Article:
Two years ago, 30-year-old Neeta Rastogi (name changed) suffered from post-partum depression soon after the birth of her son. She felt hounded by negative thoughts and thought she wasn’t being a good mother or wife for her family.
“Six months after her delivery, Rastogi started getting suicidal tendencies. She couldn’t tell if it was day or night. She started hallucinating about being in a long, dark tunnel with no light. She was surrounded by negative vibes to the extent that she thought she wasn’t able to take care of her baby,” said Dr Mrinmay Das, senior consultant, behavioural medicine department, Jaypee Hospital.
Rastogi now dreaded the prospect of joining her office post her maternity leave and resisted all efforts by friends and family to help her. Finally, a house help was hired to take care of the baby and Rastogi started seeing Dr Das for counsel.
“She came to me after 10 months of delivery, in an extremely vulnerable state. We started her counselling on a weekly basis and she described her difficulties, fear, stigma and other negative aspects. Soon, we got to know that she had gone through a troubled childhood. We recommended her antidepressant pills to cope,” said Dr Das.
After six weeks of therapy, a confident Rastogi returned to her work and family life with positivity after overcoming her mental illness with medical counsel and support of her husband.
Like Rastogi, millions of people across the world suffer from depression but are often unable to recognise and acknowledge the mental health problem due to the stigma attached to it. For World Health Day this year on April 7, the World Health Organisation (WHO) too has chosen ‘depression’ as the theme. According to a WHO report, five crore people are suffering from depression in India itself.
“The most important aspect is to acknowledge the problem, only then can we begin the counselling. Often, we hesitate from seeing a specialist due to the stigma attached with mental health. That is why so many people are unable to overcome depression,” said Dr Das.
Recently, the Lok Sabha also passed the Mental Health Bill 2016, which apart from decriminalising attempt to suicide, aims to provide mental healthcare and services for persons with mental illness and ensure that they live a life with dignity by not being discriminated against or harassed.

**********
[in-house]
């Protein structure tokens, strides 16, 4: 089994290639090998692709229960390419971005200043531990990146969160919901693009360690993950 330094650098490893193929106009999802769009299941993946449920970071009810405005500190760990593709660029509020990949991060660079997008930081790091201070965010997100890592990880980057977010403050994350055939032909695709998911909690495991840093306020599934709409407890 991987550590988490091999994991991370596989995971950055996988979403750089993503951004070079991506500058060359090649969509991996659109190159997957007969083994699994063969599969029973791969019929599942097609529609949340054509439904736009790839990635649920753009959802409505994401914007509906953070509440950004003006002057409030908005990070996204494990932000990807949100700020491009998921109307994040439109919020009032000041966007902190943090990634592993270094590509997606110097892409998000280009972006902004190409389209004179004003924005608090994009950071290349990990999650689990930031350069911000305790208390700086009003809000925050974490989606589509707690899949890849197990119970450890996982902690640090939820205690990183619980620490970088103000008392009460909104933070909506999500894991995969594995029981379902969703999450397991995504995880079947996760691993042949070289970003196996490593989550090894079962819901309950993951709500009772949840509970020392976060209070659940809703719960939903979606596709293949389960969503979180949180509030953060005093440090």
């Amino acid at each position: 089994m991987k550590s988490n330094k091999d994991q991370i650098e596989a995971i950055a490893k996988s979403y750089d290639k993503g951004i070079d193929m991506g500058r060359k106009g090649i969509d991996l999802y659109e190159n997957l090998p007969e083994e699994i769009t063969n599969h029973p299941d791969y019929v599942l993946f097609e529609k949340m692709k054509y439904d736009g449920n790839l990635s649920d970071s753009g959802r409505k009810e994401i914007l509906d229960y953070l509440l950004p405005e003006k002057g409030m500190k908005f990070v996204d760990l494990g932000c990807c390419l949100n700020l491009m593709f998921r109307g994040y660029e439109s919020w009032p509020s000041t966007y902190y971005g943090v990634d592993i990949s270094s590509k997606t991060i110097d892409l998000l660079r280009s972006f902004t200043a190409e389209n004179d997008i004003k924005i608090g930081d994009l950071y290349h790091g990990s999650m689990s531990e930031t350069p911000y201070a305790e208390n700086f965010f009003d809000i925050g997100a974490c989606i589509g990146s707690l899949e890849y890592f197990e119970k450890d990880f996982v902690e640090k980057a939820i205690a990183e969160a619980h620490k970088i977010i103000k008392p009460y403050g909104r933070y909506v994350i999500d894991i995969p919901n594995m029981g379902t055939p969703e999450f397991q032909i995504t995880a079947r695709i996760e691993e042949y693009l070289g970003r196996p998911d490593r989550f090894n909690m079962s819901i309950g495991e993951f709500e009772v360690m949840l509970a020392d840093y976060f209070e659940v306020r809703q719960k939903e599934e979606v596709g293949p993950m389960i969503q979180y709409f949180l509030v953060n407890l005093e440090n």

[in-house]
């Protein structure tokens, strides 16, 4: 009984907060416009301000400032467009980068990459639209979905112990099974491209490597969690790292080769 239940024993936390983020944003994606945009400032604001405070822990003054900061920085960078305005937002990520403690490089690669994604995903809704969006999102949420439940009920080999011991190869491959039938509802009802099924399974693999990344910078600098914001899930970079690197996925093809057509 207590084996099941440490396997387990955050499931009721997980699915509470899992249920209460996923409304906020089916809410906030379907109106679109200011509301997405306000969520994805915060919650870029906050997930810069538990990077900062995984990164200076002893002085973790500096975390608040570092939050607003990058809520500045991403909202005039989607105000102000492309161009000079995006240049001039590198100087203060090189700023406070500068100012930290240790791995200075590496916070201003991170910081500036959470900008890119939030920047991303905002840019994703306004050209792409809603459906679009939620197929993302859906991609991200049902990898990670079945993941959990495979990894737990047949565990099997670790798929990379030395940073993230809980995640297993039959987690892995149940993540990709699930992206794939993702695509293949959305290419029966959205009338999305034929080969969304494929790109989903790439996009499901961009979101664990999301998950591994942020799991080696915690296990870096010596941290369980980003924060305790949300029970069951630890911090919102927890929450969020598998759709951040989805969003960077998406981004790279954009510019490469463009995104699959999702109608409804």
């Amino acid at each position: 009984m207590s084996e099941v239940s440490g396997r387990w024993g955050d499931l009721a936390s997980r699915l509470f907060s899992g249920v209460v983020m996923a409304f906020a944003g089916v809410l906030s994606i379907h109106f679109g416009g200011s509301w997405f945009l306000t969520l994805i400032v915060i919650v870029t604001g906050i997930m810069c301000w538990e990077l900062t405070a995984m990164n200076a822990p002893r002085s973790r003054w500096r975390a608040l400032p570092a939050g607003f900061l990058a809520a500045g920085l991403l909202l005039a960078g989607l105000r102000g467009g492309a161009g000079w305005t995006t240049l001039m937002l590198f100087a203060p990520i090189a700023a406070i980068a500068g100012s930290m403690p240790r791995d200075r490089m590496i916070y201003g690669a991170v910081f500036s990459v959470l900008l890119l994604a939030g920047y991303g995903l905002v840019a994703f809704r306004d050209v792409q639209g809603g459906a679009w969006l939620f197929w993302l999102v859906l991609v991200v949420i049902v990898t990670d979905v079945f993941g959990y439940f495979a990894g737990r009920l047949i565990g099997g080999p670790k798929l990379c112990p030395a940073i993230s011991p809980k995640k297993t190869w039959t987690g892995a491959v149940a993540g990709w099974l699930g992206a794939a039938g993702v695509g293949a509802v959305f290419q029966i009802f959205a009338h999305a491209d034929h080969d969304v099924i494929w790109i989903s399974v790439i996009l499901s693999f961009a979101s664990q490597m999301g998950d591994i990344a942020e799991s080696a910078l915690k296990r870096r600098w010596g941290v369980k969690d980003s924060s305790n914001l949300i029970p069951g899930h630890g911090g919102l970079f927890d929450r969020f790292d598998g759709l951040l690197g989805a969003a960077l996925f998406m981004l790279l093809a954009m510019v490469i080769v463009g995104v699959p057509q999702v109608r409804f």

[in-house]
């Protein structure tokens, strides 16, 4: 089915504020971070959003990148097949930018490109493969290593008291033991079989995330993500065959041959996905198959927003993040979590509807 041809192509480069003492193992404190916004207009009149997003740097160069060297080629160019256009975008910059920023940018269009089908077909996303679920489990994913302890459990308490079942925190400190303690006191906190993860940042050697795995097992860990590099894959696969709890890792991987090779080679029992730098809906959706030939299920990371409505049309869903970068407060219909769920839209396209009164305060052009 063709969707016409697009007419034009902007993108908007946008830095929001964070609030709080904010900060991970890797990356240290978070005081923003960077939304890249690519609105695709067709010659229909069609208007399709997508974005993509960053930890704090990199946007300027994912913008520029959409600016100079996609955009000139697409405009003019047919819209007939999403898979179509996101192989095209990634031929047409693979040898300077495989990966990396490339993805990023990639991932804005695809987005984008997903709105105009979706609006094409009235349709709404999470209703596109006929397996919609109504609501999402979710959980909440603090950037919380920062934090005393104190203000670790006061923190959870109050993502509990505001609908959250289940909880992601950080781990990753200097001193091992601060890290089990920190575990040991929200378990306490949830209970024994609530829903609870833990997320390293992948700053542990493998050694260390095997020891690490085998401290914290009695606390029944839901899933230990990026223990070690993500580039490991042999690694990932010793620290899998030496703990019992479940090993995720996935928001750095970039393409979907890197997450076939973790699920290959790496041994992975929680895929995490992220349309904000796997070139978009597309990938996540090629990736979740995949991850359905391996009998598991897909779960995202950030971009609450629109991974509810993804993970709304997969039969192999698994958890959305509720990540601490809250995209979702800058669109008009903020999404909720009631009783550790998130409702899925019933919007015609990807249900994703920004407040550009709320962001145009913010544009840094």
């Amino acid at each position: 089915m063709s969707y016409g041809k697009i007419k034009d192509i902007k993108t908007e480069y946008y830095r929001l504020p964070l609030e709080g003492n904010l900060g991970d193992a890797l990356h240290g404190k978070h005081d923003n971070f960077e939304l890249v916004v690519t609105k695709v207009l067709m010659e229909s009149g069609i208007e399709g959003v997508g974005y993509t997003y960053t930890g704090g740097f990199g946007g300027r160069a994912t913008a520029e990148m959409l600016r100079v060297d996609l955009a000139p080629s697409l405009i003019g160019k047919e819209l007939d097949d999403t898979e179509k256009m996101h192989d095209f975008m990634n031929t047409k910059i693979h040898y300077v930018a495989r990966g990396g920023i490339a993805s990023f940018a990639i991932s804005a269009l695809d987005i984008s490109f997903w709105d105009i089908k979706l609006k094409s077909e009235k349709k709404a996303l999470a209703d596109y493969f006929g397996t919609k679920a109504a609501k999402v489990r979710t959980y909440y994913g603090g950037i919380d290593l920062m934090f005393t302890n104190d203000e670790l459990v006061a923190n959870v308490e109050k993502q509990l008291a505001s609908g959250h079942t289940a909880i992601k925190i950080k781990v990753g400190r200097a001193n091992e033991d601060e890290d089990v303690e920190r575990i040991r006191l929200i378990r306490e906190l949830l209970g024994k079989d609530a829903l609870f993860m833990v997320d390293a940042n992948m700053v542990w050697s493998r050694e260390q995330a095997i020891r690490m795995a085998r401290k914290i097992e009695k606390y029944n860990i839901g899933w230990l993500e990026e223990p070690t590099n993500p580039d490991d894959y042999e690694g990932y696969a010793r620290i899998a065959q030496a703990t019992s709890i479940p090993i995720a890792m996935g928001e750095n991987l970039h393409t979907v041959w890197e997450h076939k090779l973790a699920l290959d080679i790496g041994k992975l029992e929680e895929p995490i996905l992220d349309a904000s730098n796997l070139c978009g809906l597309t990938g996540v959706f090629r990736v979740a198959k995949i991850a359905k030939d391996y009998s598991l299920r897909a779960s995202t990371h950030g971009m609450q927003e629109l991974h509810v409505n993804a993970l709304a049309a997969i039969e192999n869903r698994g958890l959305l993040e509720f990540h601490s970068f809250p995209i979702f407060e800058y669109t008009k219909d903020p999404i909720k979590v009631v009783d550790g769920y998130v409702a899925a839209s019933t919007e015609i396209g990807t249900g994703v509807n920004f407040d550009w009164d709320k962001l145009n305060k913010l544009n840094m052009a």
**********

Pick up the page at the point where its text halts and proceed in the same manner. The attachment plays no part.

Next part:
According to medical experts, depression can be caused by multiple reasons at different stages of life.
“There is no single causative factor as various genetic, biological and psycho-social factors interact to play a role in the aetiology of the illness. An imbalance in the regulation of a neurotransmitter called serotonin in the brain is correlated with depression across all ages. Many psychological and social stressors such as trauma, loss of a dear one, difficulties in relationship, and life challenges can be a trigger for a depressive episode,” said Dr Samir Parikh, director, mental health and behavioural sciences, Fortis Health care.
Experts say the family and society should catch early symptoms of depression.
“Lack of interest in eating, working or communication with people are some of the common symptoms of depression. Today, in India, 33% people have been affected by depression at some point of time in their lives. It is crucial that these symptoms are recognised and properly dealt with,” said Dr Sunil Awana, secretary, Indian Medical Association, Noida.
Experts also believe that it is equally a society’s responsibility to fight depression and celebrate mental health.
“One needs to provide support, empathy and a listening ear to patients of depression. We must try and empathise with the person and try to understand what he/she is going through. We must encourage the depressed person to seek the support of mental health experts to ensure adequate intervention and prevent adverse outcomes,” said Dr Parikh.